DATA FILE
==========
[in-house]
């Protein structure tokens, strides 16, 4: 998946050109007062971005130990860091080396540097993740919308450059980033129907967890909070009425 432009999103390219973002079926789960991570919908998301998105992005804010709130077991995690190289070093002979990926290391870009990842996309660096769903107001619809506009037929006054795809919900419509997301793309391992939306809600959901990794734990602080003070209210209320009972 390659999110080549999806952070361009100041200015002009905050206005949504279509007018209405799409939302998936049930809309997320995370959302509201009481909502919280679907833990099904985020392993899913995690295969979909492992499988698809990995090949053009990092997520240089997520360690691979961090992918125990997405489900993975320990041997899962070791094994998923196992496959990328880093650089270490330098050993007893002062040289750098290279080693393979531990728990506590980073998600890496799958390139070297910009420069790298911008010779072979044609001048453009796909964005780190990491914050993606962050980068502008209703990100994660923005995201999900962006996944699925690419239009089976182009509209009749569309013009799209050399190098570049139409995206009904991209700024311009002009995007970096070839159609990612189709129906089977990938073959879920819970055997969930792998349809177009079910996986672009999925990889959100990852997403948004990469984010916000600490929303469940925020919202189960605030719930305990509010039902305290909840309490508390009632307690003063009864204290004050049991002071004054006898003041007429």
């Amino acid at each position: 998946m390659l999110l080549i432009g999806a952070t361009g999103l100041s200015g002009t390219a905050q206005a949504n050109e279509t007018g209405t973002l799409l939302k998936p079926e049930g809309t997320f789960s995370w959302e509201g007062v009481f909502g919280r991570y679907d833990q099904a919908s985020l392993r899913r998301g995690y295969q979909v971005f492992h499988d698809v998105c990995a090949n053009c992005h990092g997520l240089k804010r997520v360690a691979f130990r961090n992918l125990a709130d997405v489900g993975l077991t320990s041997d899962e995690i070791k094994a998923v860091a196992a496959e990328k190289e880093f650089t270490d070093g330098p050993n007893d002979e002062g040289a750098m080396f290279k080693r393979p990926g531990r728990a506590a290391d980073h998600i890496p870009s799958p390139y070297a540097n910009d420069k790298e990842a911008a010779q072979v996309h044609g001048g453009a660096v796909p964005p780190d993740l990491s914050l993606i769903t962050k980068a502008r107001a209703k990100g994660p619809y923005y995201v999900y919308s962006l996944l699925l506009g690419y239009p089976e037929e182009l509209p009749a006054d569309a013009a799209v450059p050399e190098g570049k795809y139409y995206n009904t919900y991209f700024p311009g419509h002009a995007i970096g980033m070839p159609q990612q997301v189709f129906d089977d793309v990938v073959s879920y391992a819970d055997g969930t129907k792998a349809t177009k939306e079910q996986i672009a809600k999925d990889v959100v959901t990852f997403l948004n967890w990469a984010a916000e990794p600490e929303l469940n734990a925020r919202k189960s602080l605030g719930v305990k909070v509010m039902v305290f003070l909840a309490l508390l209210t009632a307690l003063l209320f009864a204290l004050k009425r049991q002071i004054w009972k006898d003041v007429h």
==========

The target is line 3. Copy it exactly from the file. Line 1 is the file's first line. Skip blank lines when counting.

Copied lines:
């Amino acid at each position: 998946m390659l999110l080549i432009g999806a952070t361009g999103l100041s200015g002009t390219a905050q206005a949504n050109e279509t007018g209405t973002l799409l939302k998936p079926e049930g809309t997320f789960s995370w959302e509201g007062v009481f909502g919280r991570y679907d833990q099904a919908s985020l392993r899913r998301g995690y295969q979909v971005f492992h499988d698809v998105c990995a090949n053009c992005h990092g997520l240089k804010r997520v360690a691979f130990r961090n992918l125990a709130d997405v489900g993975l077991t320990s041997d899962e995690i070791k094994a998923v860091a196992a496959e990328k190289e880093f650089t270490d070093g330098p050993n007893d002979e002062g040289a750098m080396f290279k080693r393979p990926g531990r728990a506590a290391d980073h998600i890496p870009s799958p390139y070297a540097n910009d420069k790298e990842a911008a010779q072979v996309h044609g001048g453009a660096v796909p964005p780190d993740l990491s914050l993606i769903t962050k980068a502008r107001a209703k990100g994660p619809y923005y995201v999900y919308s962006l996944l699925l506009g690419y239009p089976e037929e182009l509209p009749a006054d569309a013009a799209v450059p050399e190098g570049k795809y139409y995206n009904t919900y991209f700024p311009g419509h002009a995007i970096g980033m070839p159609q990612q997301v189709f129906d089977d793309v990938v073959s879920y391992a819970d055997g969930t129907k792998a349809t177009k939306e079910q996986i672009a809600k999925d990889v959100v959901t990852f997403l948004n967890w990469a984010a916000e990794p600490e929303l469940n734990a925020r919202k189960s602080l605030g719930v305990k909070v509010m039902v305290f003070l909840a309490l508390l209210t009632a307690l003063l209320f009864a204290l004050k009425r049991q002071i004054w009972k006898d003041v007429h």